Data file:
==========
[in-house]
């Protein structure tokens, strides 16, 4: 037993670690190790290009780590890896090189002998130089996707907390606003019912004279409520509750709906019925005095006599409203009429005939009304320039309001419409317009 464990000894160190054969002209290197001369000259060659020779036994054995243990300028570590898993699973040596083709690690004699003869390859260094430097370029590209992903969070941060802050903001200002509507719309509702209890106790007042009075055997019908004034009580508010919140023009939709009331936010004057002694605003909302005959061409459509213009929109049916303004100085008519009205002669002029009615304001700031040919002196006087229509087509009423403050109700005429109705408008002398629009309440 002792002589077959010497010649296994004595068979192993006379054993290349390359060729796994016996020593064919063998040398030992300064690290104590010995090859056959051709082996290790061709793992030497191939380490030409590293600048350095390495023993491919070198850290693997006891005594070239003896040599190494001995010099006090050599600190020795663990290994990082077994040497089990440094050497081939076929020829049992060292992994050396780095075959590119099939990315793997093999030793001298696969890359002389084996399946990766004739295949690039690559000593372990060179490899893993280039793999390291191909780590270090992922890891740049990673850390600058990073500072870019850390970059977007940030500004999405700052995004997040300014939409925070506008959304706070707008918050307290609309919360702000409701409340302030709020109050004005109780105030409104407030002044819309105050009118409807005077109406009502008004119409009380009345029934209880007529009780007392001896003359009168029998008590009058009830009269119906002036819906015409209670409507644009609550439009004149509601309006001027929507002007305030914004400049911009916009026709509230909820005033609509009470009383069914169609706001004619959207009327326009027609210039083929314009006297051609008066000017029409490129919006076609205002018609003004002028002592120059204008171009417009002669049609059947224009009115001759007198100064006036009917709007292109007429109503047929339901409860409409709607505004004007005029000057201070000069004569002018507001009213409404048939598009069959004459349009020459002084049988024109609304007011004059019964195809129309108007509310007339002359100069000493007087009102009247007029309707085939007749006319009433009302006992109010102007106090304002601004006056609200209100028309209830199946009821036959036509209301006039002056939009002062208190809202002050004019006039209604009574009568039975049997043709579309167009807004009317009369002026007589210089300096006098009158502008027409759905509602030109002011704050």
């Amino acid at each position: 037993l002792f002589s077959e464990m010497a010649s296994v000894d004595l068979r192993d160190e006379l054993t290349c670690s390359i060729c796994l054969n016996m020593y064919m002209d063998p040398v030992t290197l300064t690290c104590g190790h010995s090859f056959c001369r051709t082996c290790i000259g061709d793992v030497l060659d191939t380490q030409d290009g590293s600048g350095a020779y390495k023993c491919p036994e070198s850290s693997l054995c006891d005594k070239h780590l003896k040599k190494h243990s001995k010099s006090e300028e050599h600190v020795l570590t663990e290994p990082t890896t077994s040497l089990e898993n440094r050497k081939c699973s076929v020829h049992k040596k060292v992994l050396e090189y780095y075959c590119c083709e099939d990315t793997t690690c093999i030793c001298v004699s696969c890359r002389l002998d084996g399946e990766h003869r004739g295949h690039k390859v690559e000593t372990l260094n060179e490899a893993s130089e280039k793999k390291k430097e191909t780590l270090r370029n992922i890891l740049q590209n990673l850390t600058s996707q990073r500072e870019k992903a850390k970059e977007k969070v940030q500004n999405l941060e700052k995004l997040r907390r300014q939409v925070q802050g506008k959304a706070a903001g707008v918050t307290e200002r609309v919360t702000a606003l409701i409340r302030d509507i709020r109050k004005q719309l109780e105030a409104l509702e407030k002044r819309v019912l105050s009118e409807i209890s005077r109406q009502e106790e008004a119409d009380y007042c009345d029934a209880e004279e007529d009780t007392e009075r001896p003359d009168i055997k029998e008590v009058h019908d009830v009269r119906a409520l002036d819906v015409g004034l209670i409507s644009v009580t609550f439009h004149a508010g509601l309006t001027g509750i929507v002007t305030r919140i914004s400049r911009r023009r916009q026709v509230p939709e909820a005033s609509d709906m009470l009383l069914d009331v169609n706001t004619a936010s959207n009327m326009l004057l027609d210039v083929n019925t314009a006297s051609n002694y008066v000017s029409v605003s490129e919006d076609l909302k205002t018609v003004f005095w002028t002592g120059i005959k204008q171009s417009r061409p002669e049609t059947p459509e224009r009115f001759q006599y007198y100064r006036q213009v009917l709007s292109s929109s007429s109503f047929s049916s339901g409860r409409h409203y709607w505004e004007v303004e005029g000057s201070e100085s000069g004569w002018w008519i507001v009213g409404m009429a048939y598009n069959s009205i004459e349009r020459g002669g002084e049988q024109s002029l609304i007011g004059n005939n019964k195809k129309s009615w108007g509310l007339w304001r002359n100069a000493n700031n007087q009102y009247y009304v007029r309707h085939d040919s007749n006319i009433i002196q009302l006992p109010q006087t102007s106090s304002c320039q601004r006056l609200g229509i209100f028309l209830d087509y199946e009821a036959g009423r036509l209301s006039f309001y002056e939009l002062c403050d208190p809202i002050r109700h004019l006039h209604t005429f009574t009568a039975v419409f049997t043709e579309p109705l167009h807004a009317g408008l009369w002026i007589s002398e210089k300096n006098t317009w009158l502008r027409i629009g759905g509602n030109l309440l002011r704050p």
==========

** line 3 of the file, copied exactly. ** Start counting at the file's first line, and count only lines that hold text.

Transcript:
């Amino acid at each position: 037993l002792f002589s077959e464990m010497a010649s296994v000894d004595l068979r192993d160190e006379l054993t290349c670690s390359i060729c796994l054969n016996m020593y064919m002209d063998p040398v030992t290197l300064t690290c104590g190790h010995s090859f056959c001369r051709t082996c290790i000259g061709d793992v030497l060659d191939t380490q030409d290009g590293s600048g350095a020779y390495k023993c491919p036994e070198s850290s693997l054995c006891d005594k070239h780590l003896k040599k190494h243990s001995k010099s006090e300028e050599h600190v020795l570590t663990e290994p990082t890896t077994s040497l089990e898993n440094r050497k081939c699973s076929v020829h049992k040596k060292v992994l050396e090189y780095y075959c590119c083709e099939d990315t793997t690690c093999i030793c001298v004699s696969c890359r002389l002998d084996g399946e990766h003869r004739g295949h690039k390859v690559e000593t372990l260094n060179e490899a893993s130089e280039k793999k390291k430097e191909t780590l270090r370029n992922i890891l740049q590209n990673l850390t600058s996707q990073r500072e870019k992903a850390k970059e977007k969070v940030q500004n999405l941060e700052k995004l997040r907390r300014q939409v925070q802050g506008k959304a706070a903001g707008v918050t307290e200002r609309v919360t702000a606003l409701i409340r302030d509507i709020r109050k004005q719309l109780e105030a409104l509702e407030k002044r819309v019912l105050s009118e409807i209890s005077r109406q009502e106790e008004a119409d009380y007042c009345d029934a209880e004279e007529d009780t007392e009075r001896p003359d009168i055997k029998e008590v009058h019908d009830v009269r119906a409520l002036d819906v015409g004034l209670i409507s644009v009580t609550f439009h004149a508010g509601l309006t001027g509750i929507v002007t305030r919140i914004s400049r911009r023009r916009q026709v509230p939709e909820a005033s609509d709906m009470l009383l069914d009331v169609n706001t004619a936010s959207n009327m326009l004057l027609d210039v083929n019925t314009a006297s051609n002694y008066v000017s029409v605003s490129e919006d076609l909302k205002t018609v003004f005095w002028t002592g120059i005959k204008q171009s417009r061409p002669e049609t059947p459509e224009r009115f001759q006599y007198y100064r006036q213009v009917l709007s292109s929109s007429s109503f047929s049916s339901g409860r409409h409203y709607w505004e004007v303004e005029g000057s201070e100085s000069g004569w002018w008519i507001v009213g409404m009429a048939y598009n069959s009205i004459e349009r020459g002669g002084e049988q024109s002029l609304i007011g004059n005939n019964k195809k129309s009615w108007g509310l007339w304001r002359n100069a000493n700031n007087q009102y009247y009304v007029r309707h085939d040919s007749n006319i009433i002196q009302l006992p109010q006087t102007s106090s304002c320039q601004r006056l609200g229509i209100f028309l209830d087509y199946e009821a036959g009423r036509l209301s006039f309001y002056e939009l002062c403050d208190p809202i002050r109700h004019l006039h209604t005429f009574t009568a039975v419409f049997t043709e579309p109705l167009h807004a009317g408008l009369w002026i007589s002398e210089k300096n006098t317009w009158l502008r027409i629009g759905g509602n030109l309440l002011r704050p």